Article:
The optimizerargument is used as a global optimizer for each embedding table that doesn’t have a table level optimizer. For most use cases a single optimizer is enough for all embedding tables, but some advanced use cases can require a table level optimizer/learning rate.
The following code snippet creates a functional style Keras model:
Note: You can only have one TPUEmbedding layer created under a TPUStrategy and it can only be called once per training function. For a two tower network, both towers need to use the same TPUEmbedding call.
For details please refer to the documentation on TPUEmbedding model creation.
You can also follow the TensorFlow 2 TPUEmbeddingLayer: Quick Start colab to build a simple ranking model using the MovieLens 100K dataset with the TPUEmbedding layer.
How to Optimize Performance?
Pipelining embedding lookups with dense computations
TPU Embedding API implementation allows the embedding lookup to run in parallel with dense computations, which can improve the performance. Setting pipeline_execution_with_tensor_core=True in the layers constructor will enable the embedding lookups for step n+1 in parallel with the dense computations for step n. In particular, the lookup for step n+1 will happen before the update on the embedding tables for step n. Although this is mathematically incorrect in general, we have found that this is safe to enable for most models, since the ids that are used in step n and n+1 have little overlap.
Choosing which tables to shard based on their sizes
Sharding small embedding tables (less than 10000 rows) between TPU cores can be suboptimal as it increases network communication between TPU cores without saving much HBM memory on each TPU core. The PartialTPUEmbedding API allows sharding large tables between TPU cores via the normal TPUEmbedding API, while keeping small tables mirrored on each TPU core.
The PartialTPUEmbedding API is very similar to the tfrs.layers.embedding.TPUEmbedding API, with size_threshold extra argument. Tables with vocabulary sizes less than size_threshold are not sharded (replicated across TPU cores), while tables with sizes more than size_threshold are sharded.
Further performance improvement by Input pipeline Optimization
Now that embedding table lookup on the TPU with the TPUEmbedding API is much faster, the next bottleneck might be in the input pipeline. Please refer to the Better performance with the tf.data API guide and the Analyze tf.data performance with the TF Profiler guide, to learn more about optimizing input data pipelines.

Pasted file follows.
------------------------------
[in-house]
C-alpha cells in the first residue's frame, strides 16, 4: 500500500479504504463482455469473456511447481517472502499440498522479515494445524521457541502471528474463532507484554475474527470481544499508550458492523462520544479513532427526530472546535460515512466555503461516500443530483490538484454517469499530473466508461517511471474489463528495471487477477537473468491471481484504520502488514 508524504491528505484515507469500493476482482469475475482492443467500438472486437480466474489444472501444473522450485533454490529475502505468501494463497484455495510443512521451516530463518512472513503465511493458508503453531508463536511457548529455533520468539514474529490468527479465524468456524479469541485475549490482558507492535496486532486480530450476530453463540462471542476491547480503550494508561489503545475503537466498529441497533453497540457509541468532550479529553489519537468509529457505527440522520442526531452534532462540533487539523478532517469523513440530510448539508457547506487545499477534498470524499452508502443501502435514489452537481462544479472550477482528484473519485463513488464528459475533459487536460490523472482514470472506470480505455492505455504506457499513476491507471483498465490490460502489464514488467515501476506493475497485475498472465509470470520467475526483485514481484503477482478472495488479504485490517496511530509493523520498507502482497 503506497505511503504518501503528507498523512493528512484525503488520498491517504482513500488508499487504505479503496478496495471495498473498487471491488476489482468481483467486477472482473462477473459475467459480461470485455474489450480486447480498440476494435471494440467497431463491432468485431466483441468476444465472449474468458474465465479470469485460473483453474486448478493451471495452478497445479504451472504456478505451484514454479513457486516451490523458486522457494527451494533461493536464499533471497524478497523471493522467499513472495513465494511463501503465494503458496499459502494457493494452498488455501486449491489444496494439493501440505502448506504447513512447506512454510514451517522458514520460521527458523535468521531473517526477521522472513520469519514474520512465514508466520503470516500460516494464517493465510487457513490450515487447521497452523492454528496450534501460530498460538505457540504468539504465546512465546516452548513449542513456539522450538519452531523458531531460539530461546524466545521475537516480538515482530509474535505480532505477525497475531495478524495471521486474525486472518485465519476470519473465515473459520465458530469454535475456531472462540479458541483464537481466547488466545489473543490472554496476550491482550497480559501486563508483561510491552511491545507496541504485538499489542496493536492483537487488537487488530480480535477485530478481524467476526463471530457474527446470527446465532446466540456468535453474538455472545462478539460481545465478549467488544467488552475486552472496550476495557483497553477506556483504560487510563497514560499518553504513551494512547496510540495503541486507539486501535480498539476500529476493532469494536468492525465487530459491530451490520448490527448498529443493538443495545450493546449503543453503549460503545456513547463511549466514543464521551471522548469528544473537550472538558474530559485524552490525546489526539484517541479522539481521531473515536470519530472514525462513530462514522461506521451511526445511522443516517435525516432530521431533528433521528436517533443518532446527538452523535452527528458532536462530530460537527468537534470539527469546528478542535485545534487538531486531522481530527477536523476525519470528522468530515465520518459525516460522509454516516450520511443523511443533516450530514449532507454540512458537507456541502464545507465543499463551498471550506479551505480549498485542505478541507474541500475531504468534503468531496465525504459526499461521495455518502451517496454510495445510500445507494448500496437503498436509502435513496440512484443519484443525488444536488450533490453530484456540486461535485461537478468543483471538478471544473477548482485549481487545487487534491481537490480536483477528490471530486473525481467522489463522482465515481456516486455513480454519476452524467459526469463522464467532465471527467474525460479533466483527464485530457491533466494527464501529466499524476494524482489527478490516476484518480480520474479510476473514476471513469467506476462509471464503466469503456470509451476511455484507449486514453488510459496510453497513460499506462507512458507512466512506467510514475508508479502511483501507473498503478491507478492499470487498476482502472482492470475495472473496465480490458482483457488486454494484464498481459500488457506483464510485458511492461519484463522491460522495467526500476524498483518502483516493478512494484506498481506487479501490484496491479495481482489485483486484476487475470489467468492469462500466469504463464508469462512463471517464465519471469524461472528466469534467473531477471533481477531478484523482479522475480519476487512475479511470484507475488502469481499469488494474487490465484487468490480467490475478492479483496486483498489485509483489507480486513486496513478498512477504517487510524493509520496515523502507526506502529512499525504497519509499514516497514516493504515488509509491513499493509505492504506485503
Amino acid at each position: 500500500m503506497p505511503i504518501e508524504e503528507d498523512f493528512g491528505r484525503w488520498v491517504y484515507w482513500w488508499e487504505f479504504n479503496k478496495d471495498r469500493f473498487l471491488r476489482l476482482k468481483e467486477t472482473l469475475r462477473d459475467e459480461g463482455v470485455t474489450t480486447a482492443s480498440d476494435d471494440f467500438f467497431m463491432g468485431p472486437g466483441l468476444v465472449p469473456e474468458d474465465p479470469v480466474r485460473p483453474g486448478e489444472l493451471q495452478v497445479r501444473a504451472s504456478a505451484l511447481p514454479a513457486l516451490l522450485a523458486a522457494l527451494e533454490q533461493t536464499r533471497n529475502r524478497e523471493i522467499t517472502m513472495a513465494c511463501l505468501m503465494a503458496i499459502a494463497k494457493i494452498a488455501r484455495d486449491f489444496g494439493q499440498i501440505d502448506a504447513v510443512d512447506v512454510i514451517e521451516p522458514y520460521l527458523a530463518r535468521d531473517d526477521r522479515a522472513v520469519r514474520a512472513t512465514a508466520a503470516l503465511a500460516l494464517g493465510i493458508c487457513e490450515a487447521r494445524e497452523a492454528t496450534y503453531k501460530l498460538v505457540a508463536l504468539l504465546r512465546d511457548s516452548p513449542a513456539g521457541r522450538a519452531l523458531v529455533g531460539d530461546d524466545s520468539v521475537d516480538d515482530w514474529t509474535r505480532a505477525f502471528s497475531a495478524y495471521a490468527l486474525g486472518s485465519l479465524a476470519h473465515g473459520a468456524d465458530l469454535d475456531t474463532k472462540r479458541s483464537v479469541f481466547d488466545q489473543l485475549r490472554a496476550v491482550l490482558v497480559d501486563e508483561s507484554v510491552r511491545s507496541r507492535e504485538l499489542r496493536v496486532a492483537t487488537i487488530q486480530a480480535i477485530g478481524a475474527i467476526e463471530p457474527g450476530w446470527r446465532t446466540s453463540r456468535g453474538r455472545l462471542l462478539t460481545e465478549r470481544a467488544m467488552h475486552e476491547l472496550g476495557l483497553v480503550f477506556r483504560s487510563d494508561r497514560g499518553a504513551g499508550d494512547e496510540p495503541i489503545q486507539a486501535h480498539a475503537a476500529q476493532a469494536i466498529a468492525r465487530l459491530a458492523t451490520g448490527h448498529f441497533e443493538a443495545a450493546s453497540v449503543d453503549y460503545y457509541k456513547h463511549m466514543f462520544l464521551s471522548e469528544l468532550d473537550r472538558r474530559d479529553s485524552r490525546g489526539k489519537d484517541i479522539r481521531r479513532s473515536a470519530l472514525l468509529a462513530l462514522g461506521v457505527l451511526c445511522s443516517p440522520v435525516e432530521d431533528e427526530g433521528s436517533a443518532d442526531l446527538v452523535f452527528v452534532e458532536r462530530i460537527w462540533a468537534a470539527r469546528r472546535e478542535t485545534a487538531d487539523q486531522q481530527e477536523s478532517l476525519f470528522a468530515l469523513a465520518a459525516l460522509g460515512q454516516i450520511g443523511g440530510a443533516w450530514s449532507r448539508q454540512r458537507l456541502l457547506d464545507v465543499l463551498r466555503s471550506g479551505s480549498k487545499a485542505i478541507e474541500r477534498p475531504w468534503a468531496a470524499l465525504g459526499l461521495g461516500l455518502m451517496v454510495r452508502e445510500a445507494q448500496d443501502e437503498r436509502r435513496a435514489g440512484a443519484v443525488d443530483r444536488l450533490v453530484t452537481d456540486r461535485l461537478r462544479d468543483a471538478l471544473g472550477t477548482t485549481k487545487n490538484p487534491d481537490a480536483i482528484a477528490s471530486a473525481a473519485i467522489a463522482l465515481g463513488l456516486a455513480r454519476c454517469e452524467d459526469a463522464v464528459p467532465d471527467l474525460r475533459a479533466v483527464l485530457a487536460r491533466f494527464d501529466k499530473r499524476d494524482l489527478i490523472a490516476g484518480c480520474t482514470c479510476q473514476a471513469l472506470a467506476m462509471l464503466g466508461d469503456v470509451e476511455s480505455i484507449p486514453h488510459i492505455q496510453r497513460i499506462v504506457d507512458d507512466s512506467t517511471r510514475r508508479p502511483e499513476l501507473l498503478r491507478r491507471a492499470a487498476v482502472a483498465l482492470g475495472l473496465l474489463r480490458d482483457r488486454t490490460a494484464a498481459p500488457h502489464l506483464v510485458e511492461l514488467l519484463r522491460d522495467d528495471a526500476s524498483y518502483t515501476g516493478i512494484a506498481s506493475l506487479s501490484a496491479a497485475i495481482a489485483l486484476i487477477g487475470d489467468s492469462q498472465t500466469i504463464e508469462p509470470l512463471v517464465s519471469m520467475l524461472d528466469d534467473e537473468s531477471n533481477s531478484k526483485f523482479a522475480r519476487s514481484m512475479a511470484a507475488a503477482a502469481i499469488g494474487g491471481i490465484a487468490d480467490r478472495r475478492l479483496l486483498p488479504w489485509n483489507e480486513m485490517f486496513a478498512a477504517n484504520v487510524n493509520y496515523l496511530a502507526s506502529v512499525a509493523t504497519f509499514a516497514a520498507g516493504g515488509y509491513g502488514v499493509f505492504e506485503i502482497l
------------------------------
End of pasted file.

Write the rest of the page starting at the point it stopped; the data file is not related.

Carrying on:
Exporting models for serving
There are multiple ways to export models for serving. The easiest way is to start from an already trained checkpoint:
Note that the TPUEmbedding layer supports serving a subset of the tables, which is useful when exporting part of a co-trained model:
When creating a SavedModel using the method above, you must have a single VM with enough capacity to load and save the entire model. Since the TPUEmbedding layer supports multi TB embedding tables, this may be difficult. In this situation you can use the following method instead:
In this article, we reviewed the TPUEmbedding API and how you can leverage this API to accelerate the training of your retrieval and ranking models. Once the retrieval model is trained, you can create the approximate nearest neighbor (ANN) index using the embedding trained via the retrieval model (you can deploy low latency ANN lookup using Vertex AI’s matching engine). And finally we presented multiple ways to export the ranking model used for generating the final recommendation to the end users.
The TPUEmbedding API is open sourced in the TensorFlow Recommenders library. Additionally, TensorFlow 2 also offers the mid level TPU Embedding API for more fine-grained embedding configuration. Examples of open source implementations for DLRM and DCN v2 ranking models can be found in the TensorFlow Model Garden. Detailed tutorials for training these models on Cloud TPUs are available at Cloud TPU user guide.
The recommendation pipeline presented here is a simplified version. In practice the implementation choice might depend on multiple factors. You can refer to this article for a summary of various options to build and serve recommendation models on Google Cloud Platform.
The unique architecture and dedicated chip-to-chip high speed interconnect makes TPU the ideal platform to train and serve your custom recommendation models. Further, we highly recommend using the TPUEmbedding API presented here to greatly accelerate training and inferencing on these models.